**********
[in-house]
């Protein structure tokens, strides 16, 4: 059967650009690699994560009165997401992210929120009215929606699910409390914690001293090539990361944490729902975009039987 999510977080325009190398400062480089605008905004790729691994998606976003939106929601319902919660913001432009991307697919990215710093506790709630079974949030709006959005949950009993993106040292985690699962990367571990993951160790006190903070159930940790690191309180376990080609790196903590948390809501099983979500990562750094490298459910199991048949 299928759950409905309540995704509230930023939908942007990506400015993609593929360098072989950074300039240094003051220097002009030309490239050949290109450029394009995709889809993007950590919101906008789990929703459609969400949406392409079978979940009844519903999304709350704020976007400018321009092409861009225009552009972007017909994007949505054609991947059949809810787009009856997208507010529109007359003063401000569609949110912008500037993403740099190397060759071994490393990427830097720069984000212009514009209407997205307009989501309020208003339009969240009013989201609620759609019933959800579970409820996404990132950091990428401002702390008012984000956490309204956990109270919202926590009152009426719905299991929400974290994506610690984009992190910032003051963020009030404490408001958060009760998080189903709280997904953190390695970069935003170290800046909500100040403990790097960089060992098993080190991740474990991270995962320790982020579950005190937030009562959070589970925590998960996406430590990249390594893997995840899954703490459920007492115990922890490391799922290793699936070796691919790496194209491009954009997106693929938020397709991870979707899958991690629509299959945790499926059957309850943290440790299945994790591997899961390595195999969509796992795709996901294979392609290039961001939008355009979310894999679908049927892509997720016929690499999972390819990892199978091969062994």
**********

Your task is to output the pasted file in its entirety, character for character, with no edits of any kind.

[in-house]
């Protein structure tokens, strides 16, 4: 059967650009690699994560009165997401992210929120009215929606699910409390914690001293090539990361944490729902975009039987 999510977080325009190398400062480089605008905004790729691994998606976003939106929601319902919660913001432009991307697919990215710093506790709630079974949030709006959005949950009993993106040292985690699962990367571990993951160790006190903070159930940790690191309180376990080609790196903590948390809501099983979500990562750094490298459910199991048949 299928759950409905309540995704509230930023939908942007990506400015993609593929360098072989950074300039240094003051220097002009030309490239050949290109450029394009995709889809993007950590919101906008789990929703459609969400949406392409079978979940009844519903999304709350704020976007400018321009092409861009225009552009972007017909994007949505054609991947059949809810787009009856997208507010529109007359003063401000569609949110912008500037993403740099190397060759071994490393990427830097720069984000212009514009209407997205307009989501309020208003339009969240009013989201609620759609019933959800579970409820996404990132950091990428401002702390008012984000956490309204956990109270919202926590009152009426719905299991929400974290994506610690984009992190910032003051963020009030404490408001958060009760998080189903709280997904953190390695970069935003170290800046909500100040403990790097960089060992098993080190991740474990991270995962320790982020579950005190937030009562959070589970925590998960996406430590990249390594893997995840899954703490459920007492115990922890490391799922290793699936070796691919790496194209491009954009997106693929938020397709991870979707899958991690629509299959945790499926059957309850943290440790299945994790591997899961390595195999969509796992795709996901294979392609290039961001939008355009979310894999679908049927892509997720016929690499999972390819990892199978091969062994």